Filed under: Comic Reviews, Indie Comics | Tags: Black Hearted Press, David Alexander, David Braysher, horror, James Devlin, Jason Mathis, John Farman
It’s the first part of our Black Hearted Press week long feature, starting with Gary’s review of the first two issues of John Farman’s School of the Damned.
I can’t remember the last time I read a horror comic, but given the open-minded approach the CA team have to all things comic – there is pretty much nothing we won’t read. Horror title, School of the Damned is another in a growing list of titles coming from the Glasgow indie scene and a title we were more than willing to add to our regular stack.
School of the Damned is a horror comic in the best sense of the word, giving us a real old-fashioned homage to the most recognizable characters in movies gone passed. That’s monsters AND the recognized actors who played the most recognizable horror characters on the big screen and for me SOTD manages to capture that feel, but with an air of freshness to it. No mean feat as John Farman writes a horror story with a family of monsters taking on The Nazi’s during the 30’s – sounds familiar but with a great sense of wonder and intrigue across it – akin to the excitement some of the classic Hollywood horror movies of the 30’s were able to generate, but it’s been a while since anything has felt the same, be that movie, comic or anything else for that matter.
The art across both issues from James Devlin (#1) and Jason Mathis (#2) are spot-on too – the choice to have it in black & white adds to the whole SOTD vibe – only thing missing is that crackle of static from an old movie reel and they’d have captured the real-life movie experience. A gloomy but highly detailed approach to the art is made all the more vital as the moments of terror are given that claustrophobic, edge-of-your-seat feel, mixing in perfectly with the dialogue and it’s hint for the theatrical.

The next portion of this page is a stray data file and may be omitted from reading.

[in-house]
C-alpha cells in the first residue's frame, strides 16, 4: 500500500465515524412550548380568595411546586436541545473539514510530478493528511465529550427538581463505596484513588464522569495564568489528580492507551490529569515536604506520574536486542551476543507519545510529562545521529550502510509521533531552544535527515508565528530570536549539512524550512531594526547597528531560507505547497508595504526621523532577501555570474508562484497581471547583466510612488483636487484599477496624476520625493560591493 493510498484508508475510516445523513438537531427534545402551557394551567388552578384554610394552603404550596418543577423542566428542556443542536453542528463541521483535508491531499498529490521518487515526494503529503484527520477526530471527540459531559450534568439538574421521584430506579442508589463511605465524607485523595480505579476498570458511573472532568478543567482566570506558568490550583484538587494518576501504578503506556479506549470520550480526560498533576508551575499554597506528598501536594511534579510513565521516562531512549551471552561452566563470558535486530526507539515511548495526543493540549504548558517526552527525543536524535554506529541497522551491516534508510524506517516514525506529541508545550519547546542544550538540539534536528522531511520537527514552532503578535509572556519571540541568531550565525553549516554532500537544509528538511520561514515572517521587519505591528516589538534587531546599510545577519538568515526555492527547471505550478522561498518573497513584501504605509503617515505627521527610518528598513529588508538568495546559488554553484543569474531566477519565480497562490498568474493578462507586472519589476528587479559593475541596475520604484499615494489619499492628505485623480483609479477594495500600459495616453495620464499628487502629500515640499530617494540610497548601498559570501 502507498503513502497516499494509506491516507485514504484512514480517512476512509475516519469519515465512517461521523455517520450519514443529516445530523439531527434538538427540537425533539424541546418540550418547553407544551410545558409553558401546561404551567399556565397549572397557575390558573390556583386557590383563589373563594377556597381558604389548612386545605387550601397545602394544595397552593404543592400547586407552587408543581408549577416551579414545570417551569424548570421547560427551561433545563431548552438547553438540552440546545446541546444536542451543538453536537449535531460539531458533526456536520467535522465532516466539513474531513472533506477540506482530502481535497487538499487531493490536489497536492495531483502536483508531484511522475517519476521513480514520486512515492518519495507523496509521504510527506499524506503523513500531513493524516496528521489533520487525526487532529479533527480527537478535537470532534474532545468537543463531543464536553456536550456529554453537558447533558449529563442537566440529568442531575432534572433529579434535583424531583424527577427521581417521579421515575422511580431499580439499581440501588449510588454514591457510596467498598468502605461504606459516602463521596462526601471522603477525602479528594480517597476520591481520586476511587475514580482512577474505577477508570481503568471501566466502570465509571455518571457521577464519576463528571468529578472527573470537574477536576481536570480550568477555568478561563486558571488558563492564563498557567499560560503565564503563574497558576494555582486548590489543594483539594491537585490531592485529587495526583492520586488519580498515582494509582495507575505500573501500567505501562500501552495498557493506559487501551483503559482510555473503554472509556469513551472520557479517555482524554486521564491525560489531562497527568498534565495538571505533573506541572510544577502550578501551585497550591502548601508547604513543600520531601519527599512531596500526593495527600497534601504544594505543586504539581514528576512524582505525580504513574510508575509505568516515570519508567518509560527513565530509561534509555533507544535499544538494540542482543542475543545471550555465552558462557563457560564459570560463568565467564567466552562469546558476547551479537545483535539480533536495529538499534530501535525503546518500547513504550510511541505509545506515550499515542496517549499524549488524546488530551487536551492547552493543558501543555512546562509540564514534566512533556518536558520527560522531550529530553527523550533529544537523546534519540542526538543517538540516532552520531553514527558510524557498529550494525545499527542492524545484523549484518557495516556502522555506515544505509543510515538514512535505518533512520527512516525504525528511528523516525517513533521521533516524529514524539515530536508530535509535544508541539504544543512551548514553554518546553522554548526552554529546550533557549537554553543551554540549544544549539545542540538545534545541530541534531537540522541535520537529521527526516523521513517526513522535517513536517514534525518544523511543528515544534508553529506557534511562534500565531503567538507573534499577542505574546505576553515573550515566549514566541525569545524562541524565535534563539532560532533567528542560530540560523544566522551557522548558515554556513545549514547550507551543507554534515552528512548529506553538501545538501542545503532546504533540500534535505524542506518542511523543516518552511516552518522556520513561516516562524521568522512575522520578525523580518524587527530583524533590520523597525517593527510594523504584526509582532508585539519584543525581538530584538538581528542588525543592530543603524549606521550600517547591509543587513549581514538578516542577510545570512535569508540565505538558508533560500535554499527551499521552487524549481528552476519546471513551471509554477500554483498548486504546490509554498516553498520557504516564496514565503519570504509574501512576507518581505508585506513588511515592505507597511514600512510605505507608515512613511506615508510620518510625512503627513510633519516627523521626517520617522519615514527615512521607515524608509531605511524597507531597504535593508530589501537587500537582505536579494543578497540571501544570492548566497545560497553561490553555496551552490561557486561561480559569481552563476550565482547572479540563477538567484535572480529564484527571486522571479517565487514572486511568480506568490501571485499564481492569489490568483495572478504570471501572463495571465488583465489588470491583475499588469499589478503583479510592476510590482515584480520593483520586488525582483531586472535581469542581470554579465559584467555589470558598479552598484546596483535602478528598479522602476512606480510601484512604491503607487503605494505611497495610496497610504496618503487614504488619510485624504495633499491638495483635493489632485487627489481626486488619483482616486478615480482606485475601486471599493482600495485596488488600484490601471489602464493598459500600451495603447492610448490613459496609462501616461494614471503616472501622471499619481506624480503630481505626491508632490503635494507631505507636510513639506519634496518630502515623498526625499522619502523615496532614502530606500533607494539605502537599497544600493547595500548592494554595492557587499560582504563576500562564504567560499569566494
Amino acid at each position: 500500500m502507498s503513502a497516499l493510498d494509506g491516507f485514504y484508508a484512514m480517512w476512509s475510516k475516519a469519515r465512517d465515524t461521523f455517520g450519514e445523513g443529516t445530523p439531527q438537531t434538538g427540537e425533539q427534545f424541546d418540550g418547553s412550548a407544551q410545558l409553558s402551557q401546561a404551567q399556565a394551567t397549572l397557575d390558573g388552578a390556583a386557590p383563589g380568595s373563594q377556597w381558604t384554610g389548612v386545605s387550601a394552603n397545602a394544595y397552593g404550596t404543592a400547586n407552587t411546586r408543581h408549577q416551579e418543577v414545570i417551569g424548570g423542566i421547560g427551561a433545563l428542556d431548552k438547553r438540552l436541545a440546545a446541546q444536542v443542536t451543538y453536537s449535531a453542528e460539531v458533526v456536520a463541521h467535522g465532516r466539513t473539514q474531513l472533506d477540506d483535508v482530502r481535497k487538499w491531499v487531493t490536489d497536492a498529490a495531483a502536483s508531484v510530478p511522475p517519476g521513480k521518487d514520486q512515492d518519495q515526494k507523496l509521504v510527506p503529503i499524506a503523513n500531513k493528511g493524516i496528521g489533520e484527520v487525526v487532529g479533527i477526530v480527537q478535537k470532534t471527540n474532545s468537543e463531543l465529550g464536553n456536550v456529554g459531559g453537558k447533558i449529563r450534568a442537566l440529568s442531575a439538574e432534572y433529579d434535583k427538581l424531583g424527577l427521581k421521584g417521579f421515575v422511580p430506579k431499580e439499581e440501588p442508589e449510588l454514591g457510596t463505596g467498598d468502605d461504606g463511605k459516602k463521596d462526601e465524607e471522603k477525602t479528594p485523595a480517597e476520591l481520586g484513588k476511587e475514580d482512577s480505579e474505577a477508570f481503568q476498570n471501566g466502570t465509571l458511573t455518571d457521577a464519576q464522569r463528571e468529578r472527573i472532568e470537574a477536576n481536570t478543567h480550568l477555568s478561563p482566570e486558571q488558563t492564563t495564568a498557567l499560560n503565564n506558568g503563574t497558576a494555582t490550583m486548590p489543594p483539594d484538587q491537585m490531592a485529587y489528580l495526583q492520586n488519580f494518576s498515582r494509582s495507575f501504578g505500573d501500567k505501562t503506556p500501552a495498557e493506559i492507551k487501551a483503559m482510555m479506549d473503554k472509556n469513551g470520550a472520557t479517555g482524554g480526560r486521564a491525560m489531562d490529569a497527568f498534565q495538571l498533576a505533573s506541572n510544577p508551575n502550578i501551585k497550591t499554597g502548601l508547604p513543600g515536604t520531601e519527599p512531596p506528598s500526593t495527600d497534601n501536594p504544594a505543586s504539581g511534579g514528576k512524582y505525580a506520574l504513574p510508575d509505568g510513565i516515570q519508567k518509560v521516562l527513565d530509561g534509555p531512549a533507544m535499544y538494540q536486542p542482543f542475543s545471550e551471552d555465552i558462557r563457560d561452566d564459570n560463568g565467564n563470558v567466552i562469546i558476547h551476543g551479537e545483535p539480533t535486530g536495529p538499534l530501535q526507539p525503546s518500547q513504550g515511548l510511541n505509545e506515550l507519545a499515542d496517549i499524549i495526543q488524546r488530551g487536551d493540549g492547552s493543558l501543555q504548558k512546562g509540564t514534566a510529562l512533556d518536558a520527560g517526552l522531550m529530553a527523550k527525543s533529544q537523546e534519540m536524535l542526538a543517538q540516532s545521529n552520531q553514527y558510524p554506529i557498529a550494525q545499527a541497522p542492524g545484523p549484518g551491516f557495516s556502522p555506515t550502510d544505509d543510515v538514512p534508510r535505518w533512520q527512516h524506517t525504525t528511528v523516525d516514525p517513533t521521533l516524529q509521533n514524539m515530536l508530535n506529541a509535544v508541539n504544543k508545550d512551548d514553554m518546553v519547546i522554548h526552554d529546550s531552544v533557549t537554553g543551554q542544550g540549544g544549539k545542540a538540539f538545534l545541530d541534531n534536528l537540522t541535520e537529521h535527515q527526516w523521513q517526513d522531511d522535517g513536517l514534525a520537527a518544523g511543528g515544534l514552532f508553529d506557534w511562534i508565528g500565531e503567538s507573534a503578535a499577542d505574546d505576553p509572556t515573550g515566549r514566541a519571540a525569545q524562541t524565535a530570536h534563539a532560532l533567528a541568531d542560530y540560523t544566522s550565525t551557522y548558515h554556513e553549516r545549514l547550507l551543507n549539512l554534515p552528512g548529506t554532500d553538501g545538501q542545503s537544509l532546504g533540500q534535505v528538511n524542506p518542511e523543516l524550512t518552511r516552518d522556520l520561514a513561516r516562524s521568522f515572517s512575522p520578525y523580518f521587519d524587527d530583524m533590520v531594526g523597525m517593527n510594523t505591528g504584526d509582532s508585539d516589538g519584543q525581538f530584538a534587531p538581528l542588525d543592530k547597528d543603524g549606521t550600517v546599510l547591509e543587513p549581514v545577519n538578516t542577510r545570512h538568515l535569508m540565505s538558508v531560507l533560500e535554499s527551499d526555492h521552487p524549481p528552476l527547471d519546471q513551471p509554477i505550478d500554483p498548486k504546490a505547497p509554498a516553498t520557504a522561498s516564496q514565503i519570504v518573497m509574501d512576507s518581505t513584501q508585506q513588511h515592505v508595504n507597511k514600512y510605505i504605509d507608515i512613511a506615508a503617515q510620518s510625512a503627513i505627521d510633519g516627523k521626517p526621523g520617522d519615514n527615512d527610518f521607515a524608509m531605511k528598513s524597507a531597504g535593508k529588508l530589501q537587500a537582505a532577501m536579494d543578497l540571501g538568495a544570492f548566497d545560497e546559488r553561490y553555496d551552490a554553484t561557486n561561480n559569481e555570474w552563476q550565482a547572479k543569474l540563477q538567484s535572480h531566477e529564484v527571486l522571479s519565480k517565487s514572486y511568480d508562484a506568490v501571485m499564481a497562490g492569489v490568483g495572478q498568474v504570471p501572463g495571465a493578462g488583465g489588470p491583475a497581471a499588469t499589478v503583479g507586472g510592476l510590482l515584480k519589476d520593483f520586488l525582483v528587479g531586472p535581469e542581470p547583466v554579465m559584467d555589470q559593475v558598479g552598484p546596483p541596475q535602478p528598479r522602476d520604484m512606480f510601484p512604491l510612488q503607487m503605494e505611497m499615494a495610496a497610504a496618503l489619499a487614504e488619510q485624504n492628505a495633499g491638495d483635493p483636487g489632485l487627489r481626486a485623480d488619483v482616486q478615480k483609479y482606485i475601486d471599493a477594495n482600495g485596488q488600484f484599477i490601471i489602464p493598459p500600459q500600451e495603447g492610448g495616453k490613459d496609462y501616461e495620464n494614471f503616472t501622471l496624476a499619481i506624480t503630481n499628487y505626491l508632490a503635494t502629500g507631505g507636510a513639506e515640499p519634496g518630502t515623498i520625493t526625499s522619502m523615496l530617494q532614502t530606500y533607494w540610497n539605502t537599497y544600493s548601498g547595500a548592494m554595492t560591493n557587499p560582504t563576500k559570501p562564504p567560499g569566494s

An all-round hit in my eyes with more than a few nods to classic movies like Nosferatu, Bride of Frankenstein, some Omen and even some of Freaks filtering in for good measure. Thankfully we don’t get a mish-mash of characters thrown together to fill pages nor do we get redundant scenes or wasted dialogue. Kudos to Farman for bringing this all together, especially since we get a hint of a love story and everyday life intermingled with the horror momentum. Two issues in and I’m keen to see what #3 will bring after that issue #2 cliff-hanger (you’ll have to read it to find out more) plus we’ve got the added bonus of Children of the Damned coming soon as a sort of spin-off.
Special mention has to go to the 2 back-up stories in these issues – by Farman again and with just as much attention to that horror vibe, albeit within a shorter page length. Good to see a change of art-work between the main and back-up tales too – Dave Alexander (#1) and David Braysher (#2) proved the artistic flare and talent for these ones.
Well worth a read as the list of indie titles to look out for continues to grow in 2012 – no surprise then that SOTD has been optioned for a film – which has to be a clear hint of the talent on show here – fingers-crossed that it all works out.
Make sure and come later today where we’ve got an interview with John Farman on all things BHP.
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